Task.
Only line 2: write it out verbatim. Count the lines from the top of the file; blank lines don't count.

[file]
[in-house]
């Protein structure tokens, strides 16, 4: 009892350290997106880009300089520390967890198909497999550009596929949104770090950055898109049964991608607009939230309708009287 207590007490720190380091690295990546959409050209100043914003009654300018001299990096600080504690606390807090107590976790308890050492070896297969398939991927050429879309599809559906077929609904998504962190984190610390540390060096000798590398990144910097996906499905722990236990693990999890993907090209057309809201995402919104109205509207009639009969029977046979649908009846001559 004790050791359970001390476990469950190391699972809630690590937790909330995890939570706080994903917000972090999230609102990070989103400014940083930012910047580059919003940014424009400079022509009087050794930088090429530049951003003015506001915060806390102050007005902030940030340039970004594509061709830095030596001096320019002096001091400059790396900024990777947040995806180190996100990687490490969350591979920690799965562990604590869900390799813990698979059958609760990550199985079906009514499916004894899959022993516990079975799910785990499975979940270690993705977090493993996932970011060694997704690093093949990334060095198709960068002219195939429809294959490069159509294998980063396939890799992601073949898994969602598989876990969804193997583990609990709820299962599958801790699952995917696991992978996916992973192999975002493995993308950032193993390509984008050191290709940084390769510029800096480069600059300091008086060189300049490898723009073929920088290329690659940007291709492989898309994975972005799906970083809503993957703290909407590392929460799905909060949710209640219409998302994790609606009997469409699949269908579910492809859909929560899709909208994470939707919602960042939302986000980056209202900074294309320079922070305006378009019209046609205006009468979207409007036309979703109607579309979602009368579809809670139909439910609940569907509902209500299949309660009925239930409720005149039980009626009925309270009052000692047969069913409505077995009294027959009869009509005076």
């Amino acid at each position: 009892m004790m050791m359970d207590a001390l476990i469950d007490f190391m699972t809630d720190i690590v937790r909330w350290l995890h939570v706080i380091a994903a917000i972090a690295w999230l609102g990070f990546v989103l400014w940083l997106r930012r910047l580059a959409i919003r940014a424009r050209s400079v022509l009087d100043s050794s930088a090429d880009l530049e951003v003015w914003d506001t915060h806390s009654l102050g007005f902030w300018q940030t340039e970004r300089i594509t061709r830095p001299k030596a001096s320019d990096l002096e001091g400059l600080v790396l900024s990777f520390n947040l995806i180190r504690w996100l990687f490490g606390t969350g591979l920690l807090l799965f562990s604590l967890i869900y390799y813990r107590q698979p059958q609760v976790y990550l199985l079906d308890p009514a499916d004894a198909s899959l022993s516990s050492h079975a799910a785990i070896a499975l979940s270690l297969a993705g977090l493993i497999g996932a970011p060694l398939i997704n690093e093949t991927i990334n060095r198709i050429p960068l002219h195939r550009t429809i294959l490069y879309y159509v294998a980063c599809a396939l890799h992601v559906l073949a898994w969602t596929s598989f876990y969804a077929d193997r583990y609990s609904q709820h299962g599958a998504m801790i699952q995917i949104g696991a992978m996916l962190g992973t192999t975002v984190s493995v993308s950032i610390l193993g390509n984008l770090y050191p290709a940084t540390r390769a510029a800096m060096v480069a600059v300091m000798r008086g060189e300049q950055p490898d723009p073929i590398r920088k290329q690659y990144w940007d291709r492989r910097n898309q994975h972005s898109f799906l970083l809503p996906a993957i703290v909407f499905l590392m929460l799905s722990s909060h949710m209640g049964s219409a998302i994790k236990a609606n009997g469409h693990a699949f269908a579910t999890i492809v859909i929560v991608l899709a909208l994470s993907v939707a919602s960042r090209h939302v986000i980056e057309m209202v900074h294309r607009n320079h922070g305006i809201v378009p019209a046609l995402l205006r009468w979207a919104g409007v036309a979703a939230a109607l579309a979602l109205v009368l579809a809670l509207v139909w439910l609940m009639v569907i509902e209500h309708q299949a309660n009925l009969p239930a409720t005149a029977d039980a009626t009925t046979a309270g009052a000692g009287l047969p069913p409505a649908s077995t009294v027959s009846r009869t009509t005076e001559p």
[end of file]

């Protein structure tokens, strides 16, 4: 009892350290997106880009300089520390967890198909497999550009596929949104770090950055898109049964991608607009939230309708009287 207590007490720190380091690295990546959409050209100043914003009654300018001299990096600080504690606390807090107590976790308890050492070896297969398939991927050429879309599809559906077929609904998504962190984190610390540390060096000798590398990144910097996906499905722990236990693990999890993907090209057309809201995402919104109205509207009639009969029977046979649908009846001559 004790050791359970001390476990469950190391699972809630690590937790909330995890939570706080994903917000972090999230609102990070989103400014940083930012910047580059919003940014424009400079022509009087050794930088090429530049951003003015506001915060806390102050007005902030940030340039970004594509061709830095030596001096320019002096001091400059790396900024990777947040995806180190996100990687490490969350591979920690799965562990604590869900390799813990698979059958609760990550199985079906009514499916004894899959022993516990079975799910785990499975979940270690993705977090493993996932970011060694997704690093093949990334060095198709960068002219195939429809294959490069159509294998980063396939890799992601073949898994969602598989876990969804193997583990609990709820299962599958801790699952995917696991992978996916992973192999975002493995993308950032193993390509984008050191290709940084390769510029800096480069600059300091008086060189300049490898723009073929920088290329690659940007291709492989898309994975972005799906970083809503993957703290909407590392929460799905909060949710209640219409998302994790609606009997469409699949269908579910492809859909929560899709909208994470939707919602960042939302986000980056209202900074294309320079922070305006378009019209046609205006009468979207409007036309979703109607579309979602009368579809809670139909439910609940569907509902209500299949309660009925239930409720005149039980009626009925309270009052000692047969069913409505077995009294027959009869009509005076």